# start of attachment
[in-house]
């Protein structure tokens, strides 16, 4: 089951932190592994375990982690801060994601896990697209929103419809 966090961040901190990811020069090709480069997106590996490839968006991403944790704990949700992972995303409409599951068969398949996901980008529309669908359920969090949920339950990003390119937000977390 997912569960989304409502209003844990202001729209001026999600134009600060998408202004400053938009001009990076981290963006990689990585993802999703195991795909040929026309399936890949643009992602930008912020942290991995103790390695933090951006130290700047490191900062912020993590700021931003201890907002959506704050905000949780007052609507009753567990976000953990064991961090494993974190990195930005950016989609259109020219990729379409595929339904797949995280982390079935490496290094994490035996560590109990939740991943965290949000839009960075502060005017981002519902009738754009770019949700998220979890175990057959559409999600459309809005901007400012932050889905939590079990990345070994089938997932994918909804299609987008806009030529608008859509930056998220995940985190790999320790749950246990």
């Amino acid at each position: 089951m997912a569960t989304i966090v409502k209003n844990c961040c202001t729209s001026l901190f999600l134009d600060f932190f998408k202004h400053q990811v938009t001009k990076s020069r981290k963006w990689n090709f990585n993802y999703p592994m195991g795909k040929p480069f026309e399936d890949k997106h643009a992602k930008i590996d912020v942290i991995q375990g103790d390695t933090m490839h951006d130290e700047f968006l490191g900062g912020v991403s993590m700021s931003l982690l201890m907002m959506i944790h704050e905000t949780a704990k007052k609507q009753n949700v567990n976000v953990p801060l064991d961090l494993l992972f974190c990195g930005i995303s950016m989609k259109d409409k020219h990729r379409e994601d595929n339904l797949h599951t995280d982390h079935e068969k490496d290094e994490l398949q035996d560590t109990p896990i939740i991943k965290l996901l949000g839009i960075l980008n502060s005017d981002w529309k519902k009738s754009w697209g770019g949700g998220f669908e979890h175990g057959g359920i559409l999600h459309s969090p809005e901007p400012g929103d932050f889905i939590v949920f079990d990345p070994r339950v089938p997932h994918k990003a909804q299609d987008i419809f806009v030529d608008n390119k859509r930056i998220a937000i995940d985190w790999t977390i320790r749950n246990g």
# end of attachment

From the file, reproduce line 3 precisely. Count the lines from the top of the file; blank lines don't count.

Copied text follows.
């Amino acid at each position: 089951m997912a569960t989304i966090v409502k209003n844990c961040c202001t729209s001026l901190f999600l134009d600060f932190f998408k202004h400053q990811v938009t001009k990076s020069r981290k963006w990689n090709f990585n993802y999703p592994m195991g795909k040929p480069f026309e399936d890949k997106h643009a992602k930008i590996d912020v942290i991995q375990g103790d390695t933090m490839h951006d130290e700047f968006l490191g900062g912020v991403s993590m700021s931003l982690l201890m907002m959506i944790h704050e905000t949780a704990k007052k609507q009753n949700v567990n976000v953990p801060l064991d961090l494993l992972f974190c990195g930005i995303s950016m989609k259109d409409k020219h990729r379409e994601d595929n339904l797949h599951t995280d982390h079935e068969k490496d290094e994490l398949q035996d560590t109990p896990i939740i991943k965290l996901l949000g839009i960075l980008n502060s005017d981002w529309k519902k009738s754009w697209g770019g949700g998220f669908e979890h175990g057959g359920i559409l999600h459309s969090p809005e901007p400012g929103d932050f889905i939590v949920f079990d990345p070994r339950v089938p997932h994918k990003a909804q299609d987008i419809f806009v030529d608008n390119k859509r930056i998220a937000i995940d985190w790999t977390i320790r749950n246990g």